#1:   greg          79         80          80         78        84.5       84.0
#2:  sally          78         75          78         74        83.0       79.5
#3:    sue          82         81          81         78        86.5       84.5

Or reshape from baseR

reshape(as.data.frame(dat), idvar='Person', timevar='Time',direction='wide')

Update

From development version tidyr_0.8.3.9000 or CRAN release tidyr_1.0.0, we can use pivot_wider for multiple value columns

library(tidyr)
library(stringr)
dat %>%
     pivot_wider(names_from = Time, values_from = str_c("Score", 1:3))
# A tibble: 3 x 7
#  Person Score1_Pre Score1_Post Score2_Pre Score2_Post Score3_Pre Score3_Post
#   <chr>       <dbl>       <dbl>      <dbl>       <dbl>      <dbl>       <dbl>
#1 greg           80          79         78          80       84          84.5
#2 sally          75          78         74          78       79.5        83  
#3 sue            81          82         78          81       84.5        86.5
  • 3
    value.var=paste0("Score", 1:3)? +1 for base (I'm still scared of reshape) – BrodieG Apr 21 '15 at 14:59
  • @BrodieG Thanks, it works, and also the names(dat)[3:5] or may be grep too. – akrun Apr 21 '15 at 15:01
1

I did a benchmark for myself and post it here in case someone is interested:

Code

The setup is chosen from the OP, three variables, two time points. However, the size of the data frames is varied from 1,000 to 100,000 rows.

library(magrittr)
library(data.table)
library(bench)

f1 <- function(dat) {
    tidyr::gather(dat, key = "key", value = "value", -Person, -Time) %>% 
        tidyr::unite("id", Time, key, sep = ".") %>%
        tidyr::spread(id, value)
}

f2 <- function(dat) {
    reshape2::dcast(melt(dat, id.vars = c("Person", "Time")), Person ~ Time + variable)
}

f3 <- function(dat) {
    dcast(melt(dat, id.vars = c("Person", "Time")), Person ~ Time + variable)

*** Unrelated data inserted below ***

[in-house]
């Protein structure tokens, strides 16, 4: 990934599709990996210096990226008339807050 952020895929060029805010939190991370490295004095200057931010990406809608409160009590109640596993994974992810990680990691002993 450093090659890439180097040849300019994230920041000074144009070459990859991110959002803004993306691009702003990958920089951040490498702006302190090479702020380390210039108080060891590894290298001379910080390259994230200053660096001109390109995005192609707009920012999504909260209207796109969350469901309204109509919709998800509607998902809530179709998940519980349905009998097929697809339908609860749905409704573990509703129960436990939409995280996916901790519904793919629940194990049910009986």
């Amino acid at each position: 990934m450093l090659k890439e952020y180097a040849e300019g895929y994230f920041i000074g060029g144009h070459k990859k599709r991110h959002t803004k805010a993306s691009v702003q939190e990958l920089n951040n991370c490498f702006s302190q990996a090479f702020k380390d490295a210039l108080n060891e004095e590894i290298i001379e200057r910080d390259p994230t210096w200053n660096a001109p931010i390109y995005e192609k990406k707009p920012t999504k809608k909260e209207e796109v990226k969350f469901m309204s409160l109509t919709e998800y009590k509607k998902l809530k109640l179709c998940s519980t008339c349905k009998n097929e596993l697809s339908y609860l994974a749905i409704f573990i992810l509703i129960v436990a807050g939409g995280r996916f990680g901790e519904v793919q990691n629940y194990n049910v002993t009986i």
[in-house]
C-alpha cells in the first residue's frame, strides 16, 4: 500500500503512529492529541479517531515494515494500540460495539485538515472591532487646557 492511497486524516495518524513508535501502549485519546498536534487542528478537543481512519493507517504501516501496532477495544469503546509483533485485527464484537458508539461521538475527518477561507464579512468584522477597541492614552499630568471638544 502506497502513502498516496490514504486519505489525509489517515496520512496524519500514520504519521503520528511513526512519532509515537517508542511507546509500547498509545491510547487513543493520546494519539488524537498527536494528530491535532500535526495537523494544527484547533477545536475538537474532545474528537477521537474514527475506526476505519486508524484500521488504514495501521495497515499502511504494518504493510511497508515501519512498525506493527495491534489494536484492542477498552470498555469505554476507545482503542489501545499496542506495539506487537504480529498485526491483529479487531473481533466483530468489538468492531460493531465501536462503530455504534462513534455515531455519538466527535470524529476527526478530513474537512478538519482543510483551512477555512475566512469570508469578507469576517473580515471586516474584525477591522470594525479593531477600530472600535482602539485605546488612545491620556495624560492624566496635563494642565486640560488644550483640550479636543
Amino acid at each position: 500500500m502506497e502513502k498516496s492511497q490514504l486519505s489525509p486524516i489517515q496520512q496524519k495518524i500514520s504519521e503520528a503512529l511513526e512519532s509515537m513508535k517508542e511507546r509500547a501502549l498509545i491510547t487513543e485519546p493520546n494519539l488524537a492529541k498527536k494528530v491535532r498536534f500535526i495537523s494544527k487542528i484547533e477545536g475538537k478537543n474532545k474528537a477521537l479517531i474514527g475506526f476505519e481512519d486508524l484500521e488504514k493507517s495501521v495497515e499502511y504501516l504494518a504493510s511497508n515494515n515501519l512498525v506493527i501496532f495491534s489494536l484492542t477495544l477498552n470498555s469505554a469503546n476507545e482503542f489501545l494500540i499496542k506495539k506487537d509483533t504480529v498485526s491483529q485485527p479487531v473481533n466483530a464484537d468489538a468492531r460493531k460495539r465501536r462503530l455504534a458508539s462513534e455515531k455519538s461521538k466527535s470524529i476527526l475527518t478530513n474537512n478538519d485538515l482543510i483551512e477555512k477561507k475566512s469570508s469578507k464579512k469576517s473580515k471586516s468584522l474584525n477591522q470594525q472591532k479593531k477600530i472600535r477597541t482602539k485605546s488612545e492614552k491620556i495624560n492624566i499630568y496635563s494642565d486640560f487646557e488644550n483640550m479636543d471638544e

}

create_df <- function(rows) {
    dat <- expand.grid(Person = factor(1:ceiling(rows/2)),
                       Time = c("1Pre", "2Post"))
    dat$Score1 <- round(rnorm(nrow(dat), mean = 80, sd = 4), 0)
    dat$Score2 <- round(jitter(dat$Score1, 15), 0)
    dat$Score3 <- 5 + (dat$Score1 + dat$Score2)/2
    return(dat)
}

Results

As you can see, reshape2 is a little bit faster than tidyr, probably because tidyr has a larger overhead. Importantly, data.table excels with > 10,000 rows.

press(
    rows = 10^(3:5),
    {
        dat <- create_df(rows)
        dat2 <- copy(dat)
        setDT(dat2)
        bench::mark(tidyr     = f1(dat),
                    reshape2  = f2(dat),
                    datatable = f3(dat2),
                    check = function(x, y) all.equal(x, y, check.attributes = FALSE),
                    min_iterations = 20
        )
    }
)
#> Warning: Some expressions had a GC in every iteration; so filtering is
#> disabled.
#> # A tibble: 9 x 11
#>   expression   rows      min     mean   median      max `itr/sec` mem_alloc
#>   <chr>       <dbl> <bch:tm> <bch:tm> <bch:tm> <bch:tm>     <dbl> <bch:byt>
#> 1 tidyr        1000    5.7ms   6.13ms   6.02ms  10.06ms    163.      2.78MB
#> 2 reshape2     1000   2.82ms   3.09ms   2.97ms   8.67ms    323.       1.7MB
#> 3 datatable    1000   3.82ms      4ms   3.92ms   8.06ms    250.      2.78MB
#> 4 tidyr       10000  19.31ms  20.34ms  19.95ms  22.98ms     49.2     8.24MB
#> 5 reshape2    10000  13.81ms   14.4ms   14.4ms   15.6ms     69.4    11.34MB
#> 6 datatable   10000  14.56ms  15.16ms  14.91ms  18.93ms     66.0     2.98MB
#> 7 tidyr      100000 197.24ms 219.69ms 205.27ms 268.92ms      4.55   90.55MB
#> 8 reshape2   100000 164.02ms 195.32ms 176.31ms 284.77ms      5.12  121.69MB
#> 9 datatable  100000  51.31ms  60.34ms  58.36ms 113.69ms     16.6    27.36MB
#> # ... with 3 more variables: n_gc <dbl>, n_itr <int>, total_time <bch:tm>

Created on 2019-02-27 by the reprex package (v0.2.1)

Your Answer

By clicking “Post Your Answer”, you agree to our terms of service, privacy policy and cookie policy

Not the answer you're looking for? Browse other questions tagged or ask your own question.